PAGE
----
- Series: Collection on Technology and Work
- Paperback: 176 pages
- Publisher: ILR Press (October 30, 1997)
- Language: English
- ISBN-10: 0801484456
- ISBN-13: 978-0801484452
- Product Dimensions: 6.2 x 0.5 x 9.2 inches
- Shipping Weight: 8.8 ounces (View shipping rates and policies)
- Average Customer Review: 5 customer reviews
- Amazon Best Sellers Rank: #1,809,617 in Books (See Top 100 in Books)
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Finding Time: How Corporations, Individuals, and Families Can Benefit from New Work Practices (Collection on Technology and Work)
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"There is often a negative effect on family life when professionals work long hours. Perlow sets out to determine if, in spite of the personal consequences, the corporation benefits when professionals work long hours. . . . The book tells the sad tale of a workforce that suffers the consequences of long hours under the assumption that accommodation to work demands will bring both personal and corporate success. . . . The author concludes that with long work hours there is so much wasted time through interruptions, time taken to help others or to be helped, and a constant crisis mentality that no one benefits. Perlow gives advice for improving the situation, including a shift from individual to team achievement."―Booklist
"Using single men, working mothers and working fathers as examples, Perlow presents employees' chronicles in which they detail everything they do from when they get up to arrival at the office to lunchtime to going to bed. . . . While there are real difficulties―working mothers, rather than fathers, still have more responsibilities at home and will stay home with a sick child―there are also issues of perception. Driven, successful people are perceived to work long hours, to expand their workdays to include formal and impromptu discussions. So, while some employees requested flexible schedules, flextime seemed to hinder an employee's chances for promotion. . . . As a portrait of what is an all-too-common situation―employees finding there aren't enough hours in the day to meet their work and family demands―this is an interesting portrait."―Publishers Weekly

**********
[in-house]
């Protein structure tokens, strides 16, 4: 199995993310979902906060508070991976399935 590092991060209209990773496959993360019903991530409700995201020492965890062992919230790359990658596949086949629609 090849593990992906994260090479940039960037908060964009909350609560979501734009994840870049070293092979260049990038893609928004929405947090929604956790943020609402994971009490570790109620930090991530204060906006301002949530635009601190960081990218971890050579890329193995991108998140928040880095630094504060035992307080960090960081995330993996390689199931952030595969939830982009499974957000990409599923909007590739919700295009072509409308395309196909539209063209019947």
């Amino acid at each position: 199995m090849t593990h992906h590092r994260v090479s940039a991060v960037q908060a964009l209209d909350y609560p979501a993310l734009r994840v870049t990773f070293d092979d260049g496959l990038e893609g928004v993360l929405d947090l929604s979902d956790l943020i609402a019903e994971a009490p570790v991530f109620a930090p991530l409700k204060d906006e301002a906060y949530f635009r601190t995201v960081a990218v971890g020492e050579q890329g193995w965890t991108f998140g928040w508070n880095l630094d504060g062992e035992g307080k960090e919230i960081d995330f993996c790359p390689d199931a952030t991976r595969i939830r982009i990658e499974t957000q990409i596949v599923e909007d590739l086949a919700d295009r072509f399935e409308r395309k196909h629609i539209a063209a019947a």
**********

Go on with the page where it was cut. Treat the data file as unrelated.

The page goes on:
"It's not how hard you work, it's how you work―this is the idea of Finding Time. . . As long as 'efficiency and effectiveness are simply not valued to the same degree as physical presence and sacrifices in life outside of work,' Perlow suggest, both corporation and employees will suffer."―Judith Newman, New York Times Book Review
"This book is an elegant and readable argument for consideration of a real and contemporary social problem."―Monash MT Eliza Business Review